Media and Communications

Media and Communications
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Tuesday, 29 January 2013
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Bill Connor hates to see executives and officials waste their time – and there's no bigger waste of time than a badly prepared, lackadaisically delivered presentation or interview. So Bill specializes in helping high-level professionals crystallize their key messages and deliver them in clear and compelling ways, in media interviews, speeches and presentations. Before joining Oratorio in 1997, Bill worked as a White House television correspondent and anchorman for twelve years. He has received numerous professional awards for his work, including an Associated Press citation for excellence in investigative reporting. He holds a B.A. in French Literature from Vassar College and an M.S. from the Columbia University Graduate School of Journalism.

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Absolutely in agreement with Bill. In speeches or conversations, "I" is the more stilted word to be used, however when it comes to personal mistake or setback, it's the most appropriate word to use manifesting humility. The word "We" is to be used when accomplishment or achievement is involved. For criticism, it's "They" to used to appear more authentic.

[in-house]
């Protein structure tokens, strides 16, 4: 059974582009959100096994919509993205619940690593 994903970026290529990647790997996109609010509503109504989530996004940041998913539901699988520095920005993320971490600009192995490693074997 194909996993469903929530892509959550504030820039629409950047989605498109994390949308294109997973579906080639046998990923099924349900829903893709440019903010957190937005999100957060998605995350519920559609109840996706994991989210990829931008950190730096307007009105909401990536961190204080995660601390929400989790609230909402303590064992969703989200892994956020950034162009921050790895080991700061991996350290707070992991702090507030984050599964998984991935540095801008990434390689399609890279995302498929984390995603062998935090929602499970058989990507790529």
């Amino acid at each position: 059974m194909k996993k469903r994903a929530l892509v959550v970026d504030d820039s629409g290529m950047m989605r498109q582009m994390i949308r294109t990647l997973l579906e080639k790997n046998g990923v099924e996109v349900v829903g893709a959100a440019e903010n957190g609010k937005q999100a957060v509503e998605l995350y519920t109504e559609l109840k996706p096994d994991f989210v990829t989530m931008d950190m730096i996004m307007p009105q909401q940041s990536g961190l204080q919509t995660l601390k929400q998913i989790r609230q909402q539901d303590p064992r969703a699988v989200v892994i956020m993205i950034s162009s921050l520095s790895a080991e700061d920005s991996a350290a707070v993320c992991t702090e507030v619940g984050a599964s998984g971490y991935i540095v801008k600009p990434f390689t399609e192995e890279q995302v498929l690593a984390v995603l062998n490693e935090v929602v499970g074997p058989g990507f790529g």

Last replied by Mohsin Lodhi on Monday, 22 December 2014
Fully agree! Please see http://community.mile.org/index.php/mile-community-panel/mile-community-photos/photo?albumid=91&groupid=39&photoid=1405
Last replied by Fernando on Tuesday, 12 August 2014
Important aspects you bring attention too. Distractions can make one lose the audience and cause loss of impact. Also reminds me how Sir Winston Churchill used this to his advantage by a hat pin in his cigar trick while in parliament to distract his colleagues during speeches by his opposition.
Last replied by Dr. Najib Azhar on Sunday, 21 April 2013
Thanks Dr. Najib - I think he handled it well by having Jay Carney relay his apology, rather than issuing a statement or addressing it directly in an interview - which is not to say that the question won't be asked in a future interview. The subject matter is a minefield, of course, so he has to appear to be taking it seriously while not making too much of it.
Last replied by Bill Connor on Monday, 08 April 2013
Bill, I agree that overall presentation really matters, but for men wearing make up, can it harm them to be mistakenly taken as an artificial cover up than realistic ?
Last replied by Ali Agha Jafri on Friday, 29 March 2013
Thanks Bill for your advice
Last replied by Ali Agha Jafri on Wednesday, 06 March 2013
Thank you, Ali.
Last replied by Bill Connor on Monday, 25 February 2013